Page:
ESA's Lander Prepares to Hurtle Towards Mars
Ian Sample Guardian Science editor
The moment has come. Having travelled half a billion kilometres across the solar system, a European spacecraft will release a robotic lander on Sunday 16 October 2016 and send it spinning towards Mars and a place in the history books. Mission controllers expect the Schiaparelli lander to separate from the ExoMars Trace Gas Orbiter, at 3.42pm UK time, one million kilometres from Mars. The pair will reach their destination on Wednesday when the mothership swings into orbit and the lander heads for the rust-red surface.
Named after the Italian astronomer Giovanni Schiaparelli, the 600kg (1323lb) lander faces a dramatic six minute descent. As it punches into the Martian sky at 21,000 km (13,039 miles) per hour, the disc-shaped probe will endure temperatures of more than 1500ºC (2732ºF). A parachute and thrusters will slow the descent, until the lander belly flops the last two metres onto the Meridiani Planum, a flat expanse near the equator.
Apart from the US, the Soviet Union, and modern day Russia, no other country has put a working lander on Mars. The closest Europe came was in 2003 when the UK-led Beagle 2 lander set down on the surface, but failed to call home. Scientists at the European Space Agency (ESA) expect to do better this time.
“It is very important that it goes right. It will be the first successful Mars landing for Europe. We have to keep a cool head,” said Michel Denis, flight director at ESA.
A joint ESA venture with Russia’s space agency, the ExoMars mission is arguably scientists’ best chance of finding life on Mars. The Trace Gas Orbiter will loop around the planet and sniff the atmosphere for methane – potentially a waste gas emanating from subterranean microbial Martians. Meanwhile, the lander will monitor conditions on the ground and test technology for the ExoMars rover, which is expected to launch in 2020. The rover will hunt for microbial life in Martian soil samples pulled up with a two-metre-long drill.
But first the spacecraft must make it to Mars. Soon after the Schiaparelli lander parts company with the Trace Gas Orbiter, it will go into hibernation to save power. As it nears the planet, the probe will wake and aim for a small ellipse-shaped landing zone. A smooth descent will see the probe touch down at 3.48pm UK time on Wednesday.
The battery-operated Schiaparelli is expected to last about two days on Mars. From the moment it lands, it will take weather measurements and record electrical fields near the surface. Swirling dust storms that can spread across the whole planet generate such strong electric fields they can rip apart carbon dioxide and water molecules in the atmosphere.
High above Mars, the Trace Gas Orbiter must slam on its brakes so it can be captured by the planet’s gravity. The braking manoeuvre calls for a main engine burn of more than two hours, but in that time the spacecraft will pass behind the red planet and lose all communications with Earth. “We won’t know if it has gone into orbit properly until it comes out the other side,” said Denis.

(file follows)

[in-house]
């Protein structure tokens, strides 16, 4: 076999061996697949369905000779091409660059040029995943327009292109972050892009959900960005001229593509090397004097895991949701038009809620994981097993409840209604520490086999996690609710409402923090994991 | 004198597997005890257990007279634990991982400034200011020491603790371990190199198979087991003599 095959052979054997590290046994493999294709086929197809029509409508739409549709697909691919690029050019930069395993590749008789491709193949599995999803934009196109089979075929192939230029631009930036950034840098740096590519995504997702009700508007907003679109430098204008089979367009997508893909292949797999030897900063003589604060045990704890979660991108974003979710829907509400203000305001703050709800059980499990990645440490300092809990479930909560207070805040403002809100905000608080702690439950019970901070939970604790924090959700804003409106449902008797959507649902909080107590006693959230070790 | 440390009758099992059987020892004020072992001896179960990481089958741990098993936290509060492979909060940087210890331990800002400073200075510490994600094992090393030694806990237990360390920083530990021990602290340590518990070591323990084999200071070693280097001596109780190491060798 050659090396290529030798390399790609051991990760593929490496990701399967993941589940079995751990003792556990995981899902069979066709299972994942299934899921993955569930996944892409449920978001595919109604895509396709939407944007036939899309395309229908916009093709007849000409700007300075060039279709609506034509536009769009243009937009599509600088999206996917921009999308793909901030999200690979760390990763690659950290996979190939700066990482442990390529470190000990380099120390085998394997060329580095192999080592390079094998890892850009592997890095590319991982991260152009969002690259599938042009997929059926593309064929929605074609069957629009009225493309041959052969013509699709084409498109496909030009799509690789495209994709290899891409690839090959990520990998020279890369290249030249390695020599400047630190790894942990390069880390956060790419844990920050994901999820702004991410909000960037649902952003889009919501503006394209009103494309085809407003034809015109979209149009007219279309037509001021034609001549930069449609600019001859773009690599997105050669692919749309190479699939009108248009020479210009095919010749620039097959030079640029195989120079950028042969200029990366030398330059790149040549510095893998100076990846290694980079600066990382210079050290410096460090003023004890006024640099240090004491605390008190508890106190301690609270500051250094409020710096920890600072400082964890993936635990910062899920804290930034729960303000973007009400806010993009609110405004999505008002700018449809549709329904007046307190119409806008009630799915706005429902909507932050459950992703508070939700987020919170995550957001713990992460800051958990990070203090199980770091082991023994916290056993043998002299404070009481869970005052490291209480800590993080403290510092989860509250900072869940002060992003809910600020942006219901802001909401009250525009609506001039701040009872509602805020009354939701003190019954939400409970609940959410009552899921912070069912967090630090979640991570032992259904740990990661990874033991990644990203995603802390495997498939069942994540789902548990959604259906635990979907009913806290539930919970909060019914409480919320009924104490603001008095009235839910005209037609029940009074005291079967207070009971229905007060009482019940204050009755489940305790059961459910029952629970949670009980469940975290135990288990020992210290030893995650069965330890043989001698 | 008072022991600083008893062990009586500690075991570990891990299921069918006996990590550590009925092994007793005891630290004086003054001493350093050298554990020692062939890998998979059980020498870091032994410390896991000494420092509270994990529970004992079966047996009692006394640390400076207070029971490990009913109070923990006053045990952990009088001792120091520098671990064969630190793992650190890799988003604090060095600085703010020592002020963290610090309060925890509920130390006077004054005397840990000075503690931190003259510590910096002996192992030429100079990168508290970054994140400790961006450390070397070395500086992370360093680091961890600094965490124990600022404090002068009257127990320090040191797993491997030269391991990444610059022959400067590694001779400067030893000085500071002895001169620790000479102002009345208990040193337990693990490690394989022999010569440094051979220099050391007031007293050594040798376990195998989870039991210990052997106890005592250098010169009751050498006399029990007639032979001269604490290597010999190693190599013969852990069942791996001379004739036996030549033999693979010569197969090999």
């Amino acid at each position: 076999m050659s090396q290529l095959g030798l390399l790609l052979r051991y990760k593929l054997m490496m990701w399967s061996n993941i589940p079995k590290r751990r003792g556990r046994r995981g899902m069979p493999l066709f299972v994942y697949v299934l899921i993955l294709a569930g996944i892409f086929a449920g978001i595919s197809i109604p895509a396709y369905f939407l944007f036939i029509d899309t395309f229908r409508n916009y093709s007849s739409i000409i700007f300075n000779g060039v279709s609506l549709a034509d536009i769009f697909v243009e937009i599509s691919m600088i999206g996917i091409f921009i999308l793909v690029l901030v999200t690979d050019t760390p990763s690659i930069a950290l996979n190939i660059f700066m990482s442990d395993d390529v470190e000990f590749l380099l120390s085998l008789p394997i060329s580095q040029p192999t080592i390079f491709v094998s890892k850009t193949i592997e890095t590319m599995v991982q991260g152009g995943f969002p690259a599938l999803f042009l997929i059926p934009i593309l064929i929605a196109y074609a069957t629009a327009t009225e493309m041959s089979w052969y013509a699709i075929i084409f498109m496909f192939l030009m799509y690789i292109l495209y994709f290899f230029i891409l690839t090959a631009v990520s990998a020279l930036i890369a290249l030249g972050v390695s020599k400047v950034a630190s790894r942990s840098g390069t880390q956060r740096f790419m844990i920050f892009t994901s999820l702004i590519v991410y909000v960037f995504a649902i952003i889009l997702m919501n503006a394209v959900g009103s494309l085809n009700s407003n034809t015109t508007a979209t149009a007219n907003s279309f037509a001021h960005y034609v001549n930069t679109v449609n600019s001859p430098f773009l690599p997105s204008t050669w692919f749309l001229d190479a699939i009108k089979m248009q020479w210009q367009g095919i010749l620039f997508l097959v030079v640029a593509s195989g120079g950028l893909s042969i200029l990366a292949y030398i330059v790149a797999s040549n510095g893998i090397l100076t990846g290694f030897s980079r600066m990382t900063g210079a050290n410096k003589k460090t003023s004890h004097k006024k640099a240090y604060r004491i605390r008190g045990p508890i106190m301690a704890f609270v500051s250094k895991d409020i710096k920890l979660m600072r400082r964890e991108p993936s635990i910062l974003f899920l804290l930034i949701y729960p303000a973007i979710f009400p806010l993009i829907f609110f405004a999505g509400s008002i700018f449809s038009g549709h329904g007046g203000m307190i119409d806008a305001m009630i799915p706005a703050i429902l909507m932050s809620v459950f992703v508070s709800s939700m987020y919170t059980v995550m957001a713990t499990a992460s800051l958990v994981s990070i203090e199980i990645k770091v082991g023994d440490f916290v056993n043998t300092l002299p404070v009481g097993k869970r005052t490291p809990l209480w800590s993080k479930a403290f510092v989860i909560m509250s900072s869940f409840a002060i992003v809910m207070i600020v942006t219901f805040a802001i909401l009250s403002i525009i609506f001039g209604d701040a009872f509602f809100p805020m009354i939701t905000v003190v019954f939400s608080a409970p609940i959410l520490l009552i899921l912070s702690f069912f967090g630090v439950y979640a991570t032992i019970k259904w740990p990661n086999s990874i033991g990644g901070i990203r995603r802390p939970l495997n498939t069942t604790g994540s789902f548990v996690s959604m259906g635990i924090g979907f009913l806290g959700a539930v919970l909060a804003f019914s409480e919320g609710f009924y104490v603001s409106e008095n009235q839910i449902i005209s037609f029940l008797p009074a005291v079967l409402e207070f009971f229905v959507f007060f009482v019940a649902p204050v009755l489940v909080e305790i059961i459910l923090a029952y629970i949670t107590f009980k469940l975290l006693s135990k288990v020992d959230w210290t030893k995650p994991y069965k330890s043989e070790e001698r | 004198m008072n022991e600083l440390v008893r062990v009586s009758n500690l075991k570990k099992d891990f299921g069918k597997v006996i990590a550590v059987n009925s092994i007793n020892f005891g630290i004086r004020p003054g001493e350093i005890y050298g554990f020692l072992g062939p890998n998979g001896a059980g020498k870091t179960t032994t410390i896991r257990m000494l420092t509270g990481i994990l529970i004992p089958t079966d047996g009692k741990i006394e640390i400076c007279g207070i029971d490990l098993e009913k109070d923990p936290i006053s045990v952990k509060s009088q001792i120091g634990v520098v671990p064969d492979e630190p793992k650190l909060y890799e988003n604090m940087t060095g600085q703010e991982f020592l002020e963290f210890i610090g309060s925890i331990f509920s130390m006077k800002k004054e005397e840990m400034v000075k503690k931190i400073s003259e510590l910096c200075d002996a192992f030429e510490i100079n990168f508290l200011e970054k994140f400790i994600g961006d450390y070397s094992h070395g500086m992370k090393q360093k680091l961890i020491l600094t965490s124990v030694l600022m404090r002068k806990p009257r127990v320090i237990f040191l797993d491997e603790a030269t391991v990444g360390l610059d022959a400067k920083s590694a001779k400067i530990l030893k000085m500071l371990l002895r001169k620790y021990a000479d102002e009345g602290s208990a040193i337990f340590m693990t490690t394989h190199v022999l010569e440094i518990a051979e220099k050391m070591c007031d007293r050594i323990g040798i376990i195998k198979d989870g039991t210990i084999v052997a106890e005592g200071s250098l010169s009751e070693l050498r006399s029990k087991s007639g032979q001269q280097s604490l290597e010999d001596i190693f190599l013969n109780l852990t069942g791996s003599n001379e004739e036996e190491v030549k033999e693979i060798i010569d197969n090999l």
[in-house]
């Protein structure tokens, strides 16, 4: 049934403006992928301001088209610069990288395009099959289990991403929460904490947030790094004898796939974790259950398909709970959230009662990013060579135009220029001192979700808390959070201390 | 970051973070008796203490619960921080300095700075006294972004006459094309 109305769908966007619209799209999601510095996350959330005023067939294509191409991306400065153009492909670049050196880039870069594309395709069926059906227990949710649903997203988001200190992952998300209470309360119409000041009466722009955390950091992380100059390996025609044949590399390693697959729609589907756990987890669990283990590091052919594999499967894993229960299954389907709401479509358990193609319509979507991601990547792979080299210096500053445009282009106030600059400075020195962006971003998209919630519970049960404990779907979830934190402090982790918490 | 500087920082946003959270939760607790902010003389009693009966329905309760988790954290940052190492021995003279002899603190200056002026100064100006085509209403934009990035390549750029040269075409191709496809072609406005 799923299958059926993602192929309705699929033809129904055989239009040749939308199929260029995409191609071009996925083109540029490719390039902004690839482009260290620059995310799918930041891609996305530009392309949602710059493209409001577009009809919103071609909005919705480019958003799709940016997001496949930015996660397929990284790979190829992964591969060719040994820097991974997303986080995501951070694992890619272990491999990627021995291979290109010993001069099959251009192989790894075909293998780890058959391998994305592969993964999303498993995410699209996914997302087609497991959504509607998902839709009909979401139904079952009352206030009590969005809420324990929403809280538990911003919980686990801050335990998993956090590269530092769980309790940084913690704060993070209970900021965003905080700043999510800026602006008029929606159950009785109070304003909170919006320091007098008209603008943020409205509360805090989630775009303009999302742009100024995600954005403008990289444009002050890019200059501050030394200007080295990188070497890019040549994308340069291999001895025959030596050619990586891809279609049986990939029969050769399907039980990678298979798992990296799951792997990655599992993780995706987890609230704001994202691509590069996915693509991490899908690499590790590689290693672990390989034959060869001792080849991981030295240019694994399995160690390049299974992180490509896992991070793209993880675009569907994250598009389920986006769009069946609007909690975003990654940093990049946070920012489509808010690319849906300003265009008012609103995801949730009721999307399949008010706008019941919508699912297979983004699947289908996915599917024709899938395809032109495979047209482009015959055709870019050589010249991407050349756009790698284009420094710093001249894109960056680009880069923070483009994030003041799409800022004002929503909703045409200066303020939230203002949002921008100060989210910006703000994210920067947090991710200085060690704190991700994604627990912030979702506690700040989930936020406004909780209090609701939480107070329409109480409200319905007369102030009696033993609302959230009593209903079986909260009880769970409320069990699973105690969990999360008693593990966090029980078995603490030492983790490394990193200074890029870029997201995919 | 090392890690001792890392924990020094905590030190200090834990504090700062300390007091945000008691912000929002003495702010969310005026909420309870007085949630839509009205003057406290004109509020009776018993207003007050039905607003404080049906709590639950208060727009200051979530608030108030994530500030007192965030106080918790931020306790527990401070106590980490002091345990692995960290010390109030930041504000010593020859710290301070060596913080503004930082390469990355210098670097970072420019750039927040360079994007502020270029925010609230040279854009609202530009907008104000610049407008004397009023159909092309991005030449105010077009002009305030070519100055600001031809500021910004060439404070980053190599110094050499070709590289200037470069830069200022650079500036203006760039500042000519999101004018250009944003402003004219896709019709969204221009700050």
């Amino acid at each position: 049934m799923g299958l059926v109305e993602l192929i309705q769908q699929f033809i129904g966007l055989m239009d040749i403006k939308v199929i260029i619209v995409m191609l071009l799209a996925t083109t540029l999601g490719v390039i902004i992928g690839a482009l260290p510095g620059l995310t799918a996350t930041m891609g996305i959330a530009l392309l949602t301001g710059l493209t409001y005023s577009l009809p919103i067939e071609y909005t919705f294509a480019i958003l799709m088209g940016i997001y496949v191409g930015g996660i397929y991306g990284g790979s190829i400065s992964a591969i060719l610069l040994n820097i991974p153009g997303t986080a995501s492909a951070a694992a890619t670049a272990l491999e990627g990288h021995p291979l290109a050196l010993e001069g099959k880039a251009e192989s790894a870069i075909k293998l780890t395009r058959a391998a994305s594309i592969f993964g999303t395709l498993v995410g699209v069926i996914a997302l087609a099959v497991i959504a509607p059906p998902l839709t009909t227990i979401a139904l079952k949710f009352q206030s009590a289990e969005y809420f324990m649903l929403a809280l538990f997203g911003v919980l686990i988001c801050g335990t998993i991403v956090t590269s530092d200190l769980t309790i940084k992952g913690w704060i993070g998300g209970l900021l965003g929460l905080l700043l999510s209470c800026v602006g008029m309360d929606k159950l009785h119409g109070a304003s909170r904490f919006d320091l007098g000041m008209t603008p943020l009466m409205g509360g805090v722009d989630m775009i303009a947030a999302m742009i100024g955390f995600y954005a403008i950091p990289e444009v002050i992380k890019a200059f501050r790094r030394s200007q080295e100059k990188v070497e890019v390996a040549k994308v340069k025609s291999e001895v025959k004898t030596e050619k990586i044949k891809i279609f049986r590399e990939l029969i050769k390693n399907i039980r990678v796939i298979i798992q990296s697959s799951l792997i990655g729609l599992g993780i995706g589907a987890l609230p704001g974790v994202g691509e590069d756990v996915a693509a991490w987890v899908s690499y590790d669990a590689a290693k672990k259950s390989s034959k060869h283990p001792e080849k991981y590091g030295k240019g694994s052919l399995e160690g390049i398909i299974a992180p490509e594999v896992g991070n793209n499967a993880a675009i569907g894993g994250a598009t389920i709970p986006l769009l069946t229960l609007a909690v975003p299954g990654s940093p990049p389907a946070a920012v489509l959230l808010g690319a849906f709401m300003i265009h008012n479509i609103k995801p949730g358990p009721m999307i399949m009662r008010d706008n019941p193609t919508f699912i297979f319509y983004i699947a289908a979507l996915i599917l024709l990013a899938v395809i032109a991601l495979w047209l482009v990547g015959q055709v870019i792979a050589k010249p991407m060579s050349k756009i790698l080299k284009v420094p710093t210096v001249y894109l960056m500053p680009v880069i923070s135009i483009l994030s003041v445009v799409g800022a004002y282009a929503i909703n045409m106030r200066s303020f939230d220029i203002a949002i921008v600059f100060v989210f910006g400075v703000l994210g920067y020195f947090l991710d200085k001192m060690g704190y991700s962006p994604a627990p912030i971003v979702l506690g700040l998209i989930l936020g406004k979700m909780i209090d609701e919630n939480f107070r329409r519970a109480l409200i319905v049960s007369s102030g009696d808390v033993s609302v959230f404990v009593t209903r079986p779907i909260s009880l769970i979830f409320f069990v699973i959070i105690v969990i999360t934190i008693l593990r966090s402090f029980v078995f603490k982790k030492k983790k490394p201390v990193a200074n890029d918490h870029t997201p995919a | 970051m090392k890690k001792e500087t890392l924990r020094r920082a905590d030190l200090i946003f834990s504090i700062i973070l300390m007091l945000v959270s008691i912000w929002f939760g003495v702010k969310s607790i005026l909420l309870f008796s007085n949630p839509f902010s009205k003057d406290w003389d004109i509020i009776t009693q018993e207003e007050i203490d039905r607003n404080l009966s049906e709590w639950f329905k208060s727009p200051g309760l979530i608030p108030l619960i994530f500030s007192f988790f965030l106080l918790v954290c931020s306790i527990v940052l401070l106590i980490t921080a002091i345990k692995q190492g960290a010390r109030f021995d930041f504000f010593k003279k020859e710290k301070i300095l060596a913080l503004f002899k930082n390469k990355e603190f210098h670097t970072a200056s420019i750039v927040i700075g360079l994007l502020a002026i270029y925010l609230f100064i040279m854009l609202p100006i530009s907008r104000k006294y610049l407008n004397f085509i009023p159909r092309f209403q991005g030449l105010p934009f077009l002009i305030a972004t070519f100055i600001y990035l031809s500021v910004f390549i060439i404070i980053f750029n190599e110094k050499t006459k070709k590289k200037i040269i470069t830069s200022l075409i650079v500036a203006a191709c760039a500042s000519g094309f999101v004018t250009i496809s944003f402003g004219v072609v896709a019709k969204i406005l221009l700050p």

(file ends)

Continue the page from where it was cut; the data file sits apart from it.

The Trace Gas Orbiter, a giant machine measuring 18 metres across with its solar arrays unfurled, will take many months to steer into the right orbit from which it can do serious science. But with its sensors fully operational at the end of next year, the orbiter will sniff the Martian atmosphere for low levels of gases, including the mysterious methane detected by Europe’s Mars Express orbiter more than a decade ago. The surface of Mars appears to belch out plumes of the gas. While it may come from natural reactions in rocks, it could equally be a sign of life.
“The more we can study these trace gases, the more we’ll understand the full picture,” said Håkan Svedhem, project scientist on ExoMars. Should the orbiter detect enough Martian methane, it can learn where the gas comes from. A key measurement will be the ratio of carbon isotopes. When methane is made by life, it has a different proportion of carbon-12 to carbon-13 than when it is given off from geological processes.
“Methane on Mars is a longstanding puzzle. Is it coming from geological activity under the surface or is it coming from life? Either of those would be amazing, but life would of course be stunning,” said Andrew Coates, who works on the ExoMars rover at University College London’s Mullard Space Science Laboratory. If the rover launches as planned, it will arrive in 2021.
“The ExoMars rover will be the first mission in recent times to look for signs of life. Nasa’s rovers have followed the water and made important discoveries, but what they haven’t been able to do is actually get to the life question. That’s the really new thing we’ll be able to do with the rover,” Coates said.
Last year, Nasa’s Mars Reconnaissance Orbiter spotted the final resting place of the Beagle 2 probe, which went missing after its attempted landing on Christmas Day 2003. In a handful of pixels, the orbiter’s camera showed the Beagle had landed, but had failed to deploy its solar panels.
“We got Beagle to the right place, so most of its descent system must have worked. It didn’t explode into a thousand pieces,” said Denis. “As for Schiaparelli, once we have uploaded the commands, we sit back and watch. It is a technology demonstrator, and those are not supposed to fail, but there might be some little surprises. We’ll see on the day.”
Source: The Guardian
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